Preparing an Herb Garden

From on May 07, 2009 in Landscaping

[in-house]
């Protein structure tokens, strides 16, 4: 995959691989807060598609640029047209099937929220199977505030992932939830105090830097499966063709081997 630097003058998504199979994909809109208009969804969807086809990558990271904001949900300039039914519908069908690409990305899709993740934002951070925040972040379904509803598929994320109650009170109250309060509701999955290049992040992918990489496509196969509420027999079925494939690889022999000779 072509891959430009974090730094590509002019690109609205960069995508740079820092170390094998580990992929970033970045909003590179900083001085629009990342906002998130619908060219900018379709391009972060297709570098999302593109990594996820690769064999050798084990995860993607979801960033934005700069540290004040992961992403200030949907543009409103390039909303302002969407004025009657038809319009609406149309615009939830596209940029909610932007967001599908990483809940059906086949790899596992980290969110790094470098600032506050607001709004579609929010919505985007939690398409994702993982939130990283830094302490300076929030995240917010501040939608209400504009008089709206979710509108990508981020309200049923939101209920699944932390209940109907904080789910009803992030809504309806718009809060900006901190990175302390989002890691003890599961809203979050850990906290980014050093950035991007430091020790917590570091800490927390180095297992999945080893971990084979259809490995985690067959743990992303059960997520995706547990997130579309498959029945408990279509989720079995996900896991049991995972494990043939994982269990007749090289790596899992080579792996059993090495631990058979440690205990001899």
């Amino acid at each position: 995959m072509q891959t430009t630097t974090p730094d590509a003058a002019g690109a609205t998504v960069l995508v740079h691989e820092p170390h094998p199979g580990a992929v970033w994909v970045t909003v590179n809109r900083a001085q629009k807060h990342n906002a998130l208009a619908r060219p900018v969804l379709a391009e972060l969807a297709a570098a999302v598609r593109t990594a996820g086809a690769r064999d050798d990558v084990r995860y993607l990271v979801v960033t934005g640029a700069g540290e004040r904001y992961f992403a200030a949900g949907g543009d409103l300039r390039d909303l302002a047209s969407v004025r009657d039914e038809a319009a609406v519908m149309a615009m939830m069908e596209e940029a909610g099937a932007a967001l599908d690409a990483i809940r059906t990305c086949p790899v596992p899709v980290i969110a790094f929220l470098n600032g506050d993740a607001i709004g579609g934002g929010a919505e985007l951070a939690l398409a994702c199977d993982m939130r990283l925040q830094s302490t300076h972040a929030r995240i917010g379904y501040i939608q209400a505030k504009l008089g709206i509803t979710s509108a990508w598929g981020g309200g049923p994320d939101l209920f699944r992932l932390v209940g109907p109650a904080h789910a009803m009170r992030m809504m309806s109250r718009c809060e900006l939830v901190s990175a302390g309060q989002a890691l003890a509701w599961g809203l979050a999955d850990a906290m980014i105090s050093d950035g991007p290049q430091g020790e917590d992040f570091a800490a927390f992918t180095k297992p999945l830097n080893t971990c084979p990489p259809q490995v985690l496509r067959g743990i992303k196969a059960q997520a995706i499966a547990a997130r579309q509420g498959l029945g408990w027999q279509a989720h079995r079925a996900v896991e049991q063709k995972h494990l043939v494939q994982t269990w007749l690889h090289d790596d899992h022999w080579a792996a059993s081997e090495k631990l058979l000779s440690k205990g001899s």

I can tell you, firsthand, that there’s nothing better than a home cooked meal enhanced by homegrown herbs - the flavor is just unbeatable. I’ve found that herb gardens can be a little difficult to get going, but once you’ve got it, they are easy to maintain. I grow some herbs indoors and some outside and I gotta tell you, the ones that live outside are much hardier: they grow bigger, propagate more, and come back stronger every year. I’ve all but given up trying to keep any herb plants in the kitchen. herb-garden.jpgPhoto Credit: niceness Herbs like soil that is 50 percent solids and 50 percent porous space, meaning that they thrive in dirt that is heavy in organic matter and fine rock particles and is fairly loose for root growth. If you collect organic kitchen trash for composting, your herbs will love it if you mix it into the soil you are preparing for them. If you plan to grow herbs from seed, it can require a bit of patience. I’ve had the best luck in planting just a few seeds in a small pot (2-4”) filled with potting soil. I then fill the bottom of a gallon-sized zippered plastic baggie with about a half-inch of water and put the pot in the bag and seal it shut. Put the bag in a nice sunny window until the seeds sprout. Once the seeds have sprouted you’ll need to thin them out by transplanting them into individual small pots until their roots are substantial. After they are in individual pots, start acclimating them to the outdoors by placing them outside for about 30 minutes the first day, and then add another hour or so every day until they are outside all day and night. Now they are ready to plant. If you are planning to buy an herb plant, congratulations, you’re already ready for planting - I call this “cheating” and I highly recommend it. I used to think in order to be a “real” gardener I had to start everything from seed - many verdant heartaches later and I learned the value of cheating and I’ve never looked back! basil-sprouts.jpgPhoto Credit: Crystl Anyway, make sure that you choose a spot for your herb garden that gets plenty of sun, but partial shade is fine, too. Your spot also needs to be large enough to space your herb plants properly - many of them will expand on their own and quickly and need plenty of room. I recommend doing a little research on the herbs you’ve chosen to see how prolific they are so you’ll know which herbs you need to keep on top of: the hardiest of them will take over the entire garden, if you’re not careful, and will stamp out the others. I have mint that has taken over their own space and have even expanded into other spaces, even though my herb garden has completely separate beds for each herb. If you find this happening, just clip the roaming herb roots back - I promise you won’t kill them, they’ll keep encroaching and you just keep trimming. Another word to the wise - label everything! Most herbs have a pretty distinct look - they don’t often look like one another, but forgetting which is which is easy to do. I had a broken ceramic pot that I cleverly used last year - painted the name of an herb on each large shard and put the pieces in each herb bed so I could tell mine apart. My sweet little boy plucked them all and brought them to me and said, “Mom, I found all of this trash in your garden, so I picked it up for you!” Sweet yes, but now where is my chamomile? This year I’ll be finding a more permanent labeling system - once I figure out the difference between my parsley, sage, rosemary, and thyme!